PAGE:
Why was 'aetheopius' left out of the original iliad?

Jul 2017
842
Crete
#41
I now fully understand the name Ethiopia , It as nothing to do with the Face, the African Ethiopia is named for the 'Blue Nile', the Phoenician Ethiopia for the 'Adonis River.

Blue Nile
Blue Nile is so-called because floods during the summer monsoon erode a vast amount of fertile soil from the Ethiopian Highlands and carry it downstream as silt, turning the water dark brown or almost black.

River Adonis
River Adonis flows red each February due to the volume of soil washed off the mountains by heavy winter rains, making it appear that the water is filled with blood.
 
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Jul 2017
842
Crete
#43
Most ancient settlements were built near a great-river , in the Odyssey 'Aegyptus was the River, Egypt was the area around it.

Hom. Od. 14.234 - fair-flowing Aegyptus , River Aegyptus
Hom. Od. 4.554 - So back again to the waters of Aegyptus, the heaven-fed river
Hom. Od. 17.424 - I might meet my ruin and in the river Aegyptus I moored my curved ships
 
Jun 2012
7,154
Malaysia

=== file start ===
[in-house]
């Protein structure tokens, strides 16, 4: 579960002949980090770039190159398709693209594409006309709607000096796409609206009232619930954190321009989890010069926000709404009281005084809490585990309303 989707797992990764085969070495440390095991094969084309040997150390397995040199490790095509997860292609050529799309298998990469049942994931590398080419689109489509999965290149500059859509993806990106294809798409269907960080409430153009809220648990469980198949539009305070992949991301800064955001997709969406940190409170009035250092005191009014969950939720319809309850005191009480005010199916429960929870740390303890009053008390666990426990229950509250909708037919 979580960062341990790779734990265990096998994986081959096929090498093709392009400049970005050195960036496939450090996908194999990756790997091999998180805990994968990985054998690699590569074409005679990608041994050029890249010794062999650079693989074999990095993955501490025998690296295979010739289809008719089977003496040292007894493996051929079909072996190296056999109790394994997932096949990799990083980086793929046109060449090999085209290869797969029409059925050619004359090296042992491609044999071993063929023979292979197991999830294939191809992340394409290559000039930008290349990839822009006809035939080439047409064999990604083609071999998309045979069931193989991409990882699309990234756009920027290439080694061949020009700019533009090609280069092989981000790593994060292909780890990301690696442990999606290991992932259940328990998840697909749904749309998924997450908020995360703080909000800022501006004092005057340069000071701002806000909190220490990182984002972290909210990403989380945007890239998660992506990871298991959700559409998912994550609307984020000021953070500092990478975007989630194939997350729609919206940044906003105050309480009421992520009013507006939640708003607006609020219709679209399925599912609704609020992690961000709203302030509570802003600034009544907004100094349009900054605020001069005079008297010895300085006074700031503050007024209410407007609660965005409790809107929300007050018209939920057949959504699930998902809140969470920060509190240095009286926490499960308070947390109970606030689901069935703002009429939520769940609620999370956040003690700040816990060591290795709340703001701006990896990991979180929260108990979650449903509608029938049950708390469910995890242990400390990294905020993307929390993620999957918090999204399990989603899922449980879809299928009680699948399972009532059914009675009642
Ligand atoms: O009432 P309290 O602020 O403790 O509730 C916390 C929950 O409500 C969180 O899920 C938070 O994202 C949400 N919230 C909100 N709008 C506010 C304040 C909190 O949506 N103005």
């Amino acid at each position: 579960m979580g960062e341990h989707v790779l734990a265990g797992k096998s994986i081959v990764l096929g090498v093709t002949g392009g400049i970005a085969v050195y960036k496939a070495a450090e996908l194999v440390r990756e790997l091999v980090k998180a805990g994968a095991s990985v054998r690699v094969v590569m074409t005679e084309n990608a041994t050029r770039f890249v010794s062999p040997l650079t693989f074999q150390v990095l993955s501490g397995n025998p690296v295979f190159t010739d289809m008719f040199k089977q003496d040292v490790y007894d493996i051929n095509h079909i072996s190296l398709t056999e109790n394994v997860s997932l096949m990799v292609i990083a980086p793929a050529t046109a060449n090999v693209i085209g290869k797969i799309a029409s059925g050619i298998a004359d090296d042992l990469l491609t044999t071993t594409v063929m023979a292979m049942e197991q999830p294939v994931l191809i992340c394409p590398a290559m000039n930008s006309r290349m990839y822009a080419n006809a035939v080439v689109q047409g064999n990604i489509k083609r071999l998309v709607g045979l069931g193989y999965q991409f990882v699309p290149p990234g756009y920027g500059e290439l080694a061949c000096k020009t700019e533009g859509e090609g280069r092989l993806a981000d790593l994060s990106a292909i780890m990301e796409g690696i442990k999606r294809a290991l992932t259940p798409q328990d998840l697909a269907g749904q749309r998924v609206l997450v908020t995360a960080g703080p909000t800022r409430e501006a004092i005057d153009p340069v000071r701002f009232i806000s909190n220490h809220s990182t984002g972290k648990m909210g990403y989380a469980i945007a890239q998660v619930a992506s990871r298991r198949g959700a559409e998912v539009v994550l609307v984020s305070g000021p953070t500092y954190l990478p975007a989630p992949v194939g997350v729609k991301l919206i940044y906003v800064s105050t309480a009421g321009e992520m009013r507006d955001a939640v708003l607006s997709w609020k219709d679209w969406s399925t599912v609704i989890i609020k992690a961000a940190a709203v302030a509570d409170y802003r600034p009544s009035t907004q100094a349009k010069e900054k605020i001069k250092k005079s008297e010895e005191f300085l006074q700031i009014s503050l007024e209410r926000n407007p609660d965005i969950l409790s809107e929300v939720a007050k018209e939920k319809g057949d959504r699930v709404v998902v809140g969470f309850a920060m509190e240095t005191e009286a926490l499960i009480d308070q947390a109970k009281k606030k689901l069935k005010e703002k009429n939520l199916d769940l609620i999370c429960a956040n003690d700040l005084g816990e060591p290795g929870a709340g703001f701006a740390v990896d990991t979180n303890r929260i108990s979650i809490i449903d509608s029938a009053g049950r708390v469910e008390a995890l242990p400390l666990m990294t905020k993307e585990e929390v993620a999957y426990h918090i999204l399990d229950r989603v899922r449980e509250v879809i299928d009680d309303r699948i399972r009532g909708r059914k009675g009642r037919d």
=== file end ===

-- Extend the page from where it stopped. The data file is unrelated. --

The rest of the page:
#44
That image seems more adequate for this movie: https://www.imdb.com/title/tt5346858/?ref_=ttfc_fc_tt, apparently an Indian movie based on the Mahabharata, that for a burn face Homer character. Don’t you think so?
The real actor is actually much darker than the pic suggests. Indian cinema has always been brilliant in playing around with lighting to make dark complexion appear much lighter on the silver screen.
 

Tulius

Ad Honorem
May 2016
5,365
Portugal
#45
The real actor is actually much darker than the pic suggests. Indian cinema has always been brilliant in playing around with lighting to make dark complexion appear much lighter on the silver screen.
It seems the real actor is this one: https://www.imdb.com/name/nm1335387/?ref_=tt_cl_t1, Prithviraj Sukumaran. Don’t know if he has a darker or lighter completion that in the image you posted, the point was that doesn’t seem coincident with the concept of the Ethiopian in the Ancient and Classic concept.

Furthermore the emergence of Homer’s works, and the passing of an oral tradition to a writing one, including the mention to the Ethiopians in the Odyssey, is approximately coincident with the Kushite Empire in Egypt. And Meroë, the capital, was often associated with Aethiopia.

I really think that to defy the current paradigm, that Aethiopia was for the Greeks, since Homer times, in Africa, we really need strong sources and evidences, not some random ones as I saw here.
 

Linschoten

Ad Honoris
Aug 2010
16,027
Welsh Marches
#46